Dr. Lidkea receives optometrist award

In recognition of his years of community service in addition to his professional practice, Dr. Robert Lidkea was given the 2004 Millennium Award by the Ontario Association of Optometrists (OAO).
“They only give out one in all Ontario. It’s an honour,” said Dr. Lidkea, who was presented with the award earlier this month during the OAO’s annual general meeting in Hamilton.
“I didn’t know I would be getting this. I was contacted by them and my presence was strongly requested. I thought I was getting an award for Young Optometrist of the Year,” he joked.
“I’m awfully proud,” said Dr. Lidkea’s son, Bruce, who has practised alongside his father for years along with Dr. George Elliott.
“The whole office is very pleased he received the award. But we’ve always been proud of Dad here,” Dr. Bruce Lidkea added. “The award just lets other people know what we’ve always known.
“He really deserves it. He’s inspired me to follow in his footsteps.”
“I hate to admit it, but when I walk down the street now, people say, ‘Hi Bruce!” chuckled his father.
“They called me Bob for years!” laughed Bruce.
The Millennium Award recognizes a member of the OAO who has performed extraordinary public service, in either a professional or non-professional capacity, with an emphasis on volunteer service.
A look at Dr. Bob Lidkea’s track record certainly shows he fits that criteria.
“I’ve done plenty over the years,” Dr. Lidkea noted. “It’s payback to the town. You’ve got to do something for the community.
“It’s the rent you pay to live here,” he stressed.
Dr. Lidkea graduated from the University of Toronto is 1952 as a Registered Optometrist, then went on to get his Optometrist Doctorate in 1958.
He became a Fellow of the American Academy of Optometry in 1983, and was granted an Honourary Optometrist Doctorate from the University of Waterloo in 1987.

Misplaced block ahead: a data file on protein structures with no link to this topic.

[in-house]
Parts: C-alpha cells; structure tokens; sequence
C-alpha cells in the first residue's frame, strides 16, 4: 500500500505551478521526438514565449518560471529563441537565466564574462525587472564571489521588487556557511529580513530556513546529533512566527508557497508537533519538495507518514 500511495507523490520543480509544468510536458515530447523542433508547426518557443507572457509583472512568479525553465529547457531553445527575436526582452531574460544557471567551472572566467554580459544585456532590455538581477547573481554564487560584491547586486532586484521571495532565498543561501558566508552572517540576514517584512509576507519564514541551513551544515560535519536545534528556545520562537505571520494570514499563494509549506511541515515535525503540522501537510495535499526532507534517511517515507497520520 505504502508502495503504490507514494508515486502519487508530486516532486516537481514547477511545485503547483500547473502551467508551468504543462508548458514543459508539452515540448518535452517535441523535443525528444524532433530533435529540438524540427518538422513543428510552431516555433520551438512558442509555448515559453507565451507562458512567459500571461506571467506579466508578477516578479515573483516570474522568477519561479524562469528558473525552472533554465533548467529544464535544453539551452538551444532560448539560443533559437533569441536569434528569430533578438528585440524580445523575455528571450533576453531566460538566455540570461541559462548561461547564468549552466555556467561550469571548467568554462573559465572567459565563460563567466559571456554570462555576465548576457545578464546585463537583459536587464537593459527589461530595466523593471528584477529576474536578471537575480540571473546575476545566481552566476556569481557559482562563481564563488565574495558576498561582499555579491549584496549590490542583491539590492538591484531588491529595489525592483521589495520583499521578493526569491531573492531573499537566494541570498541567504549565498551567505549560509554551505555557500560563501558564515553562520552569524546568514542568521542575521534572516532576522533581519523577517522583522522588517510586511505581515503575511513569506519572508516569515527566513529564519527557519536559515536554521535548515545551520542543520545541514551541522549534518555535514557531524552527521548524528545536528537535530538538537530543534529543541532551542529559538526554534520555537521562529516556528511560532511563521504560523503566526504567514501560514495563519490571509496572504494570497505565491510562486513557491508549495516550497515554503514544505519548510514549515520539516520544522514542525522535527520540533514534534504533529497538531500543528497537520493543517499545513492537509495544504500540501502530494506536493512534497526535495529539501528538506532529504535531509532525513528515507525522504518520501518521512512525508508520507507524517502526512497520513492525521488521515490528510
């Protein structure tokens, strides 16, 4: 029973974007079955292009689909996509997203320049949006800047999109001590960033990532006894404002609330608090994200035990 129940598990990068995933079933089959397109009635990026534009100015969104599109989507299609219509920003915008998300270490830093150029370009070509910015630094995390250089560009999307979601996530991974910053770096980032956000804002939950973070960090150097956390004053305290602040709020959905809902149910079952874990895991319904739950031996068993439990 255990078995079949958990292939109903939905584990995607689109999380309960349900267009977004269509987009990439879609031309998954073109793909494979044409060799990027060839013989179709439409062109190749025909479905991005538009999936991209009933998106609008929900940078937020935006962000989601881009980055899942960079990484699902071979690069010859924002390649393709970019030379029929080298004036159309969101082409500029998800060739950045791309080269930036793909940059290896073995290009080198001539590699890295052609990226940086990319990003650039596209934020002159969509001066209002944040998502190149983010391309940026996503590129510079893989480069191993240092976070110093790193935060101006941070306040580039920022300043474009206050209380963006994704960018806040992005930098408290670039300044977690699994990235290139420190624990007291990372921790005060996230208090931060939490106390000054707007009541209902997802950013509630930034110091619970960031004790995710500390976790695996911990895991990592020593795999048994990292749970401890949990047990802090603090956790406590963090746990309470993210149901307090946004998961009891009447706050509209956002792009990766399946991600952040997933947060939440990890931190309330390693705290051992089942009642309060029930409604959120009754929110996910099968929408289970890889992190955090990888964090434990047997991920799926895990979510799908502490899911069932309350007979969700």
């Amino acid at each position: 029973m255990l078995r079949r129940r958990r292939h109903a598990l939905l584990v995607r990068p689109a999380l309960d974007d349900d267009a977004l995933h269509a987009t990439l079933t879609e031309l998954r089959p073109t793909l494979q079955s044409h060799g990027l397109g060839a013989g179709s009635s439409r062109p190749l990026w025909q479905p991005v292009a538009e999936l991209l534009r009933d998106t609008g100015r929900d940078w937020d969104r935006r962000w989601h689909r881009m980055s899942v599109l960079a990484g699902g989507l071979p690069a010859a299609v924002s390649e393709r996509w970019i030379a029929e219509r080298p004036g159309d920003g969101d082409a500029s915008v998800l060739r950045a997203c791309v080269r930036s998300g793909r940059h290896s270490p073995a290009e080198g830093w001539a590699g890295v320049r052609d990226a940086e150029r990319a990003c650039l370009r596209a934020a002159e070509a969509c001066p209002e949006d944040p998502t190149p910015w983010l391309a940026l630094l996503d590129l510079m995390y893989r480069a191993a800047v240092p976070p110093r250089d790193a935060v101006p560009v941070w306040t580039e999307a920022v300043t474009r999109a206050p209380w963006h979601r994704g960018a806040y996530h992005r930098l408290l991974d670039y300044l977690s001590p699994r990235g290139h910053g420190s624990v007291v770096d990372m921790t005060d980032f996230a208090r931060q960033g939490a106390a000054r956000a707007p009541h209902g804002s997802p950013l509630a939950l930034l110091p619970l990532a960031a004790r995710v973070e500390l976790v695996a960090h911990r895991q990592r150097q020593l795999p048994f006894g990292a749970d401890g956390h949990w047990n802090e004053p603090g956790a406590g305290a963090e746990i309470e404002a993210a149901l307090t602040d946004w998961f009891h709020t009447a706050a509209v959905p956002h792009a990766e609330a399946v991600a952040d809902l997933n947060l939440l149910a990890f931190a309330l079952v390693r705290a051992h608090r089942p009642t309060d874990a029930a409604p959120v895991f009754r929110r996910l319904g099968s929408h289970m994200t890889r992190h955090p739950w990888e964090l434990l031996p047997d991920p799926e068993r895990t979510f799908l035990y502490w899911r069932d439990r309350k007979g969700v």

He joined the Fort Frances Kiwanis Club in 1952, and has had perfect attendance over the last 48 years.
He was elected club president in 1961 at the age of 30 to be the youngest in the history of the local club, was elected Kiwanis Lt. Gov. in 1973-74, then re-elected as president in 1996-97.
For the last five years, he has been secretary—and also instrumental in getting the Kiwanis Builders Cub going at Robert Moore School here.
Dr. Lidkea also was active in the now-defunct Jaycees, and was the district chairman for Christmas Seals for many years.
Dr. Lidkea also has served on many municipal committees, with a long term on the recreation commission, including time as chairman. Presently, he’s on an ad hoc committee studying wages and benefits of the mayor and council.
He was elected to town council and served for five years. During those years, he was active on the Rainycrest Home for the Aged board, town planning committee, and Economic Development Advisory Committee.
As the town appointee to the Kenora-Rainy River District Health Council, Dr. Lidkea became very involved in that, eventually becoming vice-chair.
During those years, he used his contacts with the Ministry of Health to help get an agreement for optometrists to fill out Health Travel Grants and to allow use of diagnostic pharmaceuticals.
Following his year on the district health council, he was appointed to an emergency health committee and soon became chairman of the district group.
Dr. Lidkea also became a member of the Northwestern Ontario Emergency Health Committee and was appointed to the Ontario Emergency Health Committee, on which he served for many years.
In 1965, Dr. Lidkea served on a committee to commemorate the opening of the Noden Causeway, which gave this area a road link to the east.
Along with most other members of this group, he also was part of a centennial committee to co-ordinate special events in 1967.
As well, Dr. Lidkea has represented Northwestern Ontario in the OAO for many years, serving as president in 1975-76.
He continues to help whenever he can by taking an active role with the Optometrists Professional Advisory Committee—a group that works with elected representatives to present optometry’s position in government issues.
While Dr. Lidkea always has been involved in his church, St. John’s Anglican, he has been even moreso in recent years—including volunteering his time as a lay reader.